Bound By: serenA, elInA, jayden, and kinser

Table of contents

Introduction

Poems by Jayden Rineer

"Nameless Woman" artwork by Elina Sanchez

An interview by Kinser Smith

"Dark Eyes" artwork by Serena Tapio

Bibliography

Introduction

Around 1800 BC, the Shang Dynasty conquered most of China and ruled under one Emperor. Most of China back then followed Confucianism which is a set of fundamentals and values that most or maybe even all of China obeyed. Most women back in ancient China were valued less than livestock and had standards to meet before they even thought about marriage. They also hung up images of important people in their homes and gates to keep away evil spirits and to bring in good fortune. Back in ancient China they even had slaves to do all their chores and all their hard work. in the book Bounded by Donna Jo Napoli she introduces situations and problems within the main character Xing Xing. She is always a hard worker helping her family out with chores. She eventually found a companion, a small koi fish. Xing Xing had lost her mother, so her father remarried to a women with a daughter named Wei Ping; later on, her father had died, so now Xing Xing doesn't have her parents to arrange her marriage.

The purpose of this magazine is to show how Ancient China reacted to different situations and rules that they had to follow for certain things such as marriage. By showing this purpose, this magazine will have creative aspects to it such as beautiful art work, interesting newscast, and deep poetry. Throughout this magazine you will find information that will peak your interest and make you want to learn even more on that topic.

Poems

By Jayden Rineer

Stone Age

man with tools of stone

fought, but not for blood or bone

land and food was what they seek

tough times for the weak

over time they learned to farm

captured were no longer put to harm

man saw what profits slaves could yield

therefore the captured were put to the field

Xia Dynasty

slavery continues through the ages

filling more and more pages

of the book we know as history

in China's bitter story

in this new bronze age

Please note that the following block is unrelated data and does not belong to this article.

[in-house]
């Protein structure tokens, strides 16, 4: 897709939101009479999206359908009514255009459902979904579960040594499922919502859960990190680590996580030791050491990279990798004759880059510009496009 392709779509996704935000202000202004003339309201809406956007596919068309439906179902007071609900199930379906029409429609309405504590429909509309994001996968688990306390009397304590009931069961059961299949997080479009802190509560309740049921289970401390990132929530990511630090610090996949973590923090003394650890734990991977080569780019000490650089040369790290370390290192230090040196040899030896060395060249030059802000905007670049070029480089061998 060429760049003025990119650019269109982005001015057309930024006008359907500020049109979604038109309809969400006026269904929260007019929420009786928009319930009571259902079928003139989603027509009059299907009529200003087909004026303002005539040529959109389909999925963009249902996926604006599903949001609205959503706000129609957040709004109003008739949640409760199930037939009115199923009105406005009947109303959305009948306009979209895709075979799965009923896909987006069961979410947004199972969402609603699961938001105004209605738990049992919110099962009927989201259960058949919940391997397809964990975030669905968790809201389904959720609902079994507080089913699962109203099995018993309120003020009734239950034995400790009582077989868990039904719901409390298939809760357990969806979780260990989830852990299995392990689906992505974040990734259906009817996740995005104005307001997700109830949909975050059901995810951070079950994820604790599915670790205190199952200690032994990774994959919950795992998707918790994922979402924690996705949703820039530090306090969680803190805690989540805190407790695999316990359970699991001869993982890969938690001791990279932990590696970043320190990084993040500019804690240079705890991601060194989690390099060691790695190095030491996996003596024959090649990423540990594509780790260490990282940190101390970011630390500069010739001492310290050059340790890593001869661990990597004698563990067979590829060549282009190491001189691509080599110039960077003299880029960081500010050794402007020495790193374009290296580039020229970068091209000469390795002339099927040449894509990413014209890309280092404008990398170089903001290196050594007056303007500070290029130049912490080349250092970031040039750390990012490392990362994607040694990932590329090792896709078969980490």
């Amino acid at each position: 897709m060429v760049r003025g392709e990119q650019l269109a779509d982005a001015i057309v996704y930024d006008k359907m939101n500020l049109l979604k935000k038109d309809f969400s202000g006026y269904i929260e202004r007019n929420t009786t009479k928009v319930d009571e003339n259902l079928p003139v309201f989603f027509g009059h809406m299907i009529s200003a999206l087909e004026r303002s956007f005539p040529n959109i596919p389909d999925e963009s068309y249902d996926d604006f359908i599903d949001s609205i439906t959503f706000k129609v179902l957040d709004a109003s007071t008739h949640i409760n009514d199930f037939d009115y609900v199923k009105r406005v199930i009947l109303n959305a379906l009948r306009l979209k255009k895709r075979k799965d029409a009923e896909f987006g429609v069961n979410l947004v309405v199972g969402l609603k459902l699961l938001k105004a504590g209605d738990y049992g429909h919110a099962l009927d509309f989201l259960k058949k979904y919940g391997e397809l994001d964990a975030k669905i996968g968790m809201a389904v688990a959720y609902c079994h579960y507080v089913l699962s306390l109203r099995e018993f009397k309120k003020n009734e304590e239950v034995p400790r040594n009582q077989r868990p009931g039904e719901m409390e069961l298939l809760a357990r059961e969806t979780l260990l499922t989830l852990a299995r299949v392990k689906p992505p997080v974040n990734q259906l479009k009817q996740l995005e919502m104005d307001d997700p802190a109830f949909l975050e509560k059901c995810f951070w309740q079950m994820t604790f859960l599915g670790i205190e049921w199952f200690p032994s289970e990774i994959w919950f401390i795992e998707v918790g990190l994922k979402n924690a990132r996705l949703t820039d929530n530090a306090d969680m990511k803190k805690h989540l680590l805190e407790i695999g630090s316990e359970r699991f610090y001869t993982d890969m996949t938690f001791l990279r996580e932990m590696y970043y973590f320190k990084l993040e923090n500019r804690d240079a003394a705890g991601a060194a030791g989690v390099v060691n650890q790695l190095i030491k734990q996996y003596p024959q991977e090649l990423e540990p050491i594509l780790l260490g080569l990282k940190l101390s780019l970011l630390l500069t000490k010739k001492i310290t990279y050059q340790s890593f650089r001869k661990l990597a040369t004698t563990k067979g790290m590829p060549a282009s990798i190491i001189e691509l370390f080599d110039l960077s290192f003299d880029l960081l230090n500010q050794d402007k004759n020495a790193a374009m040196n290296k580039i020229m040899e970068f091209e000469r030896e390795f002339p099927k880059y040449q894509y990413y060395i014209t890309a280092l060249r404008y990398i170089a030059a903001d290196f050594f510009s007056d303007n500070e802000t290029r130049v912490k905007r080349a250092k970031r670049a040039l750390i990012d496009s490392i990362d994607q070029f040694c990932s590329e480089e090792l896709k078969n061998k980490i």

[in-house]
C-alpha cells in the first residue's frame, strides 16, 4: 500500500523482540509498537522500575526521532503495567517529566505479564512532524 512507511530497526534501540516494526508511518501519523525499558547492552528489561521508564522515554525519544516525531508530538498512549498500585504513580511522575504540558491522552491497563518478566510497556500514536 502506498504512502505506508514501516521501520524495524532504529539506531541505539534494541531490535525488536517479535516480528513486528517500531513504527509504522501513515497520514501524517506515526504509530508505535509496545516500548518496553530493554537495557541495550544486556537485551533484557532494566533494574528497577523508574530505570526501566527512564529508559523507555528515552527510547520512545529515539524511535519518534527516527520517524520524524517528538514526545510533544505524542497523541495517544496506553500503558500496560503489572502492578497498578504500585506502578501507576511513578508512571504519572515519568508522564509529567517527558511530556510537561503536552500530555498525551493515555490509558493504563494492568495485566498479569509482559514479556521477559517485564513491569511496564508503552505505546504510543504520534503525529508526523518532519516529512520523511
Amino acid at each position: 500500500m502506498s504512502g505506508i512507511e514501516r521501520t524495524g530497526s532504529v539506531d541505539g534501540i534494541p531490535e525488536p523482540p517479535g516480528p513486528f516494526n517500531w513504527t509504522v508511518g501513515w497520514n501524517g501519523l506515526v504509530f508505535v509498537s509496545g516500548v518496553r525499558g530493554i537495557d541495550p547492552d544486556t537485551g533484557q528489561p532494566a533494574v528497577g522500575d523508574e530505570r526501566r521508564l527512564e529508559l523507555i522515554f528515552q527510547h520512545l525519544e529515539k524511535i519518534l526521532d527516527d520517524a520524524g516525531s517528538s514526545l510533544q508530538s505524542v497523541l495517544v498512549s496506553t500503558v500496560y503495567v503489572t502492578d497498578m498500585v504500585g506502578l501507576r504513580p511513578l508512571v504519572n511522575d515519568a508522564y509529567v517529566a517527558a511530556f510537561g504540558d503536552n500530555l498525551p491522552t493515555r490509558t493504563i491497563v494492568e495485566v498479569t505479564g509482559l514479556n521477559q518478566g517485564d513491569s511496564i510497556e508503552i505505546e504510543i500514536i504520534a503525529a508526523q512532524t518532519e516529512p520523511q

still battles they would wage

slaves were made from the captured

their safety was not ensured

they were put under a masters rule

these masters were nothing but cruel

when these masters died

the slaves were usually fried

for they believed in death before life

so slaves were sent to aid in the afterlife

they were so stubborn

they didn't think other than after death you’d be born

so the slaves where a small sacrifice

as they were treated as worthless lice

they were miserable

their lives to the capturers were unfathomable

slaves were exploited like dogs

only tools like logs

Zhou Dynasty

china entered a peaceful age

where there were no longer many wars they would wage

slaves were no longer sacrificed to the afterlife

but they instead spared their life

slaves were kept alive to work in the fields

to harness the work each of them yields

slaves were saved by small pots of clay

each could be made in a day

these clay men helped to free

slaves of the masters dieing fee

although slaves were still killed

the lack of slaves was soon filled

as there was not as much war

being conservative opened a new door

as for the slaves

they were used like a surfer with the waves

only a tool to get things done

their lives were never fun

they were trapped as if in a cage

there were still many cruel things in China's peaceful age

Nameless Woman

By Elina Sanchez

How are women in ancient China affected by arrange marriage?